Also, I would not be at all surprised if this RNTable is what's used to check for Mec Self-Development abilities, since they can't be influenced by time, either. I haven't had time to check that yet, though.

Alright, I think that's about it for now. Phew.

User Info: KazumiAmano

11 years ago#6
Does the game do a check from the hardest ability able to learned, down to the easiest? As in, every character who ever uses slash automatically checks for LifeSprinkler, then a new RN is generated for RisingNova, then TurbidCurrent, and so on? Or is one RN used for the entire string?
http://sf.data.project.tripod.com/ - Almost all data hacked from SaGa Frontier so far.

User Info: Zaraktheus

11 years ago#7
Neither. It checks the abilities that can be sparked in the order they're listed on the table in the data, which doesn't specifically have anything to do with difficulty. Usually, the abilities that can be sparked are listed (and therefore checked) in increasing ID order, so for Slash, you'd check StunSlash (01), then DoubleSlash (02), then HardSlash (03), etc, though there are errors and inexplicable exceptions here and there. The only way to see the original order right now is to look at the raw data, as the original order hasn't been preserved in SquidHead's list. The check order isn't really that important to know, though, anyway (unless you're debugging).

The random number used changes every time the game checks whether an ability gets sparked. If you Slash with no abilities learned yet, it'll use one number for StunSlash, then a new number for DoubleSlash, then another new number for HardSlash, and so on until you either succeed in sparking something or run out of abilities to check. However, the random number does not change when skipping over abilities you already know, since it doesn't do a full check for them.

User Info: spweasel

11 years ago#8
Nothing too surprising, though I really didn't think enemies had an inherent spark difficulty, and the true effect of character spark talent was kinda surprising. I might play with the spreadsheet later to see what comes out, but I have some stuff happening later, so I might not.

The method of choosing sparks, while strange, isn't at all surprising. I already knew that the only method of changing the sparks received was to play with turn order and/or defend and such.

Hold on a sec - if I'm reading your post correctly, does that mean that a character without the talent to spark will learn literally every single ability above it (that sparks from the same ability) first? Because that would make learning LifeSprinkler with Blue (as an example) really, really hard (especially if you use ordinary sword slashes). Experience dictates that, but still...

Now we just need to crack the damage formulas.

User Info: Zaraktheus

11 years ago#9
-spweasel said:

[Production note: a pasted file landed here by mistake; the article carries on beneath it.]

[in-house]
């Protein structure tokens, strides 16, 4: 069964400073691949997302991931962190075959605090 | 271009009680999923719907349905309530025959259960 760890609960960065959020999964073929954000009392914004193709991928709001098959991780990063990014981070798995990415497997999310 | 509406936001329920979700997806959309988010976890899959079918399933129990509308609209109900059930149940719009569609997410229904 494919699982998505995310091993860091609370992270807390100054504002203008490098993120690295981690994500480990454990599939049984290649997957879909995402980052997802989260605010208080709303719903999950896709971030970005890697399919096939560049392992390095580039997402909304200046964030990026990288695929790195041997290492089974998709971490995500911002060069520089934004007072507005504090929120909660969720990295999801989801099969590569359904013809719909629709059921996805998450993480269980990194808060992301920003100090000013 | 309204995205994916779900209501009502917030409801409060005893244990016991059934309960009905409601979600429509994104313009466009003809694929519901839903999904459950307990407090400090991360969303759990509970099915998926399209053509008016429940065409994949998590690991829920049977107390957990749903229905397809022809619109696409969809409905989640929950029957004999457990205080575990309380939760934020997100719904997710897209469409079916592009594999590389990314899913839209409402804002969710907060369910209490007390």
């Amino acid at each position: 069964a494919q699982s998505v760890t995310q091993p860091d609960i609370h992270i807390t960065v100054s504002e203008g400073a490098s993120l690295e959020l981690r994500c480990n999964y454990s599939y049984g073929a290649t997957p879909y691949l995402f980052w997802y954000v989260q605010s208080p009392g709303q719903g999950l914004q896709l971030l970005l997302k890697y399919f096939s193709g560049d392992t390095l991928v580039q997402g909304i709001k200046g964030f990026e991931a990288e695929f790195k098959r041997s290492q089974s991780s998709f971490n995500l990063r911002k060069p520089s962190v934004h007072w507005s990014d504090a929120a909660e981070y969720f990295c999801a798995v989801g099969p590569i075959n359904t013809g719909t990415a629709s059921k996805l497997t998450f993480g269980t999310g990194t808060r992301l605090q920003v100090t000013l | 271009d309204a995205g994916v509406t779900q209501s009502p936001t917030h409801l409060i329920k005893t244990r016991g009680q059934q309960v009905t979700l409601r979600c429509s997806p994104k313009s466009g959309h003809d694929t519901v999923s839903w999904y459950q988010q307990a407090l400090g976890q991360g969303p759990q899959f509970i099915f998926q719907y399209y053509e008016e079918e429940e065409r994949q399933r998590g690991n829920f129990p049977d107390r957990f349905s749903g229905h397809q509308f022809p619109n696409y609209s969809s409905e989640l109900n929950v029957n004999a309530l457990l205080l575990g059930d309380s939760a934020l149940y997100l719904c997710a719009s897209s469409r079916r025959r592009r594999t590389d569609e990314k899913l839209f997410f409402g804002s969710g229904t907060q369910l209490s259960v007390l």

does that mean that a character without the talent to spark will learn literally every single ability above it (that sparks from the same ability) first?

No. I'm not sure where you got that from...?

All you have to do to get a shot at sparking the last ability in the line is to fail the checks for all the preceding abilities that you don't already know. The maximum chance for any spark check (for one specific ability out of however many the ability you used is able to spark) to succeed appears to be 40/256. Even if you have the maximum chance for all abilities but the last one, you still have a pretty good chance (216/256) of failing each individual check, so it's not at all unlikely that you could fail all the checks and make it to the last one before having learned all the preceding abilities. If you don't have talent for the last ability, then your chance to spark it is only 1/256 (at best) each time you fail all the preceding checks, but that 1/256 could succeed any time, if you're lucky.

Let's make up a simple example to make this easier to understand. Let's pretend that Slash only leads to StunSlash, DoubleSlash, and LifeSprinkler. Let's pretend you have talent with StunSlash and DoubleSlash, but not LifeSprinkler, and you haven't learned any of them yet. Let's also pretend that you have physical mastery and you're attacking an enemy that allows you the maximum chance to learn StunSlash and DoubleSlash and at least some chance to learn LifeSprinkler.

The check in this example would go:
StunSlash: 40/256. If this fails, go on.
DoubleSlash: 40/256. If this fails, go on.
LifeSprinkler: 1/256.

The probability that you would fail the checks for both StunSlash and DoubleSlash, thereby giving yourself an opportunity (albeit only 1/256) to learn LifeSprinkler is (216/256) * (216/256) = about 71%. The probability that you would then also succeed at learning LifeSprinkler is a mere 0.27%, but it is possible.

Of course, this is a fictional example. In reality, you probably won't have the maximum chance for all (or even most) preceding abilities, so you may actually be more likely to make it to the opportunity to spark the last ability. If you lack talent for that last ability, you'll still won't ever have a good chance at learning it, but it most definitely is possible to learn it before learning all preceding abilities for which you have talent. You only have to get lucky once.

I hoped that cleared it up a little.

User Info: spweasel

11 years ago#10
The important bit of information you were rather unclear on was that it updates the random value after checking against each ability rather than using the same random number for the entire attack. If they used the same value for each, what I said would hold true.

This information will prove invaluable if someone ever decides to TAS this.

One question, though: Does sparking a tech cause it to break out of the loop entirely, or does it continue to increment the random number for the later techs?

Using your example, let's pretend the RNG table looks like this:


Slash should spark StunSlash. Will the next character's turn use 24 or 00 for their first check? If it continues to increment the counter for the (by this time pointless) tests for Double Slash and LifeSprinkler, the next will be 00. If it breaks the loop entirely, 24 would be used.